- 'In all my previous positions I have performed general office duties such as handling telephone enquiries, greeting visitors, arranging meetings, filing, photocopying, sorting and distributing mail.'
- Indicate the extent of your experience in relation to a particular criterion, for example the number of years' experience, number of staff supervised, and the like. For example:
- 'I have over four years' experience using Microsoft Word on a daily basis to produce letters, memos, reports, tables and course materials. I regularly use advanced features of the program, such as ....'
- 'For the past eight years I have worked in libraries, including ... '
- 'I am responsible for supervising the day-to-day work of five staff, including ....'
This is very useful if you want to emphasize that you have lots of experience. If your experience is limited, you may prefer to be vague about how much you have!
- Briefly give details of one or two specific things you've done that are good the best/most relevant examples of your ability to meet the criterion. For example:
- 'I was responsible for organising a large seminar attended by 100 staff. This involved ....'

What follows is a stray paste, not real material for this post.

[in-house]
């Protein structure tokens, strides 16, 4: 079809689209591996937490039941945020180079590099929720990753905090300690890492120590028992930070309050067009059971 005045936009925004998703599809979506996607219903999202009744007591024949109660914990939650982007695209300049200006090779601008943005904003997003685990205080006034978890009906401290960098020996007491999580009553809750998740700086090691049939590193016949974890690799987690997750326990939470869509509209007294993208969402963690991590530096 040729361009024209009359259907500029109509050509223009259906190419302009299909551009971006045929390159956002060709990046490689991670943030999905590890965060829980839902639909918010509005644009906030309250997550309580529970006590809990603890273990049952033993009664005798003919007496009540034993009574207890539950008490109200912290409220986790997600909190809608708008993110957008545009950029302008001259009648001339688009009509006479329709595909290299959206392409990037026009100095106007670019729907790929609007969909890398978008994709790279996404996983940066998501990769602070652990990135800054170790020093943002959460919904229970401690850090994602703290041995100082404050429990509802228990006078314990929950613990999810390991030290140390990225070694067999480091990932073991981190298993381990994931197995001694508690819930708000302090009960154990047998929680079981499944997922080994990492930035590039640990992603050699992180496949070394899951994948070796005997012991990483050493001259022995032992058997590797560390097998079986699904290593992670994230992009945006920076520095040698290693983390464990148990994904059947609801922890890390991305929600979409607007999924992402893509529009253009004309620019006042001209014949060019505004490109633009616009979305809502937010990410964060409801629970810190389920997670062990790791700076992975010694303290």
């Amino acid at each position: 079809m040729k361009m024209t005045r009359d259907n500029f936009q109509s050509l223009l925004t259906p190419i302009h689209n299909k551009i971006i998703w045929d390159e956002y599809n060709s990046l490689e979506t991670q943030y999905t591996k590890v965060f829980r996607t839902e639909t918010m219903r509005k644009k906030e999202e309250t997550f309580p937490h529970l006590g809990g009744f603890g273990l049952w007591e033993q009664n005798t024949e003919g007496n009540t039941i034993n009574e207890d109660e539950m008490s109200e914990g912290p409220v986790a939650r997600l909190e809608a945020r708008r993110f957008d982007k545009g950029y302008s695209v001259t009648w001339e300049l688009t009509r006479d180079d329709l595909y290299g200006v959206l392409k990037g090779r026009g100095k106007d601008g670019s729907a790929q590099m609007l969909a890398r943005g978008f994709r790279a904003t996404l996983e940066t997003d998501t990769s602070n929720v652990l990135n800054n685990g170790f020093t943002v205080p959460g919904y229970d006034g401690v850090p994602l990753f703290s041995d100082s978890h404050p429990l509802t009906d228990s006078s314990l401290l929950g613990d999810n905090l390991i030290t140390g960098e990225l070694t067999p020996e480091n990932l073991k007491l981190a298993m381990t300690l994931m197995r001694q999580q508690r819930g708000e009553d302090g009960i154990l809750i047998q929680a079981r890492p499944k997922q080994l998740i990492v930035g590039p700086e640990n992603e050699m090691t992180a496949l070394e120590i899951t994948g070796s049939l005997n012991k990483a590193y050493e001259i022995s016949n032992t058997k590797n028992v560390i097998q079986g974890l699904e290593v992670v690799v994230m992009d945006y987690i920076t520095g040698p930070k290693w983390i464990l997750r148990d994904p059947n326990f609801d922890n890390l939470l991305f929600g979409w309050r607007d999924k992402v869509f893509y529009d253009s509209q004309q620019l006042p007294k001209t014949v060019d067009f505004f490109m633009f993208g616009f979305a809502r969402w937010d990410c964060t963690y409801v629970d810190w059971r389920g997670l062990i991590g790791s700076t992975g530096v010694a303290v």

- 'My ability to work well in a team was demonstrated when ....'
- Where possible, indicate how successful you were at achieving your tasks. You could do this by referring to feedback you've received from others, suggestions you have made that have been adopted, changes you have implemented that are still being used. For example:
- 'A report I wrote about .... was well received by the .... Committee, and circulated as a discussion paper.'
- 'The accounting spreadsheet system I introduced two years ago is working effectively and staff find it easy to use.'
- Mention any relevant qualifications and training you have, particularly if your experience is limited. These might include:
- details of any relevant training courses you've attended, such as 'Effective Communication at Work', or 'Introduction to Microsoft Excel'
- subjects studied as part of award courses, such as bookkeeping, office practice.
Back to top
Either at the end of your selection criteria statement, or in your Covering Letter, you may like to add any extra information that you believe is relevant to the job. Examples of things you could mention include:
- skills and abilities which you think are important and which haven't been mentioned in the selection criteria, e.g. 'flexibility', 'ability to maintain confidentiality'
- knowledge or experience you have which you believe is important to the job, for example, knowledge of particular University systems, policies or procedures.
Make sure that any information you include is directly relevant to the position.
Back to top
An example of a separate document addressing all of the selection criteria:
Back to top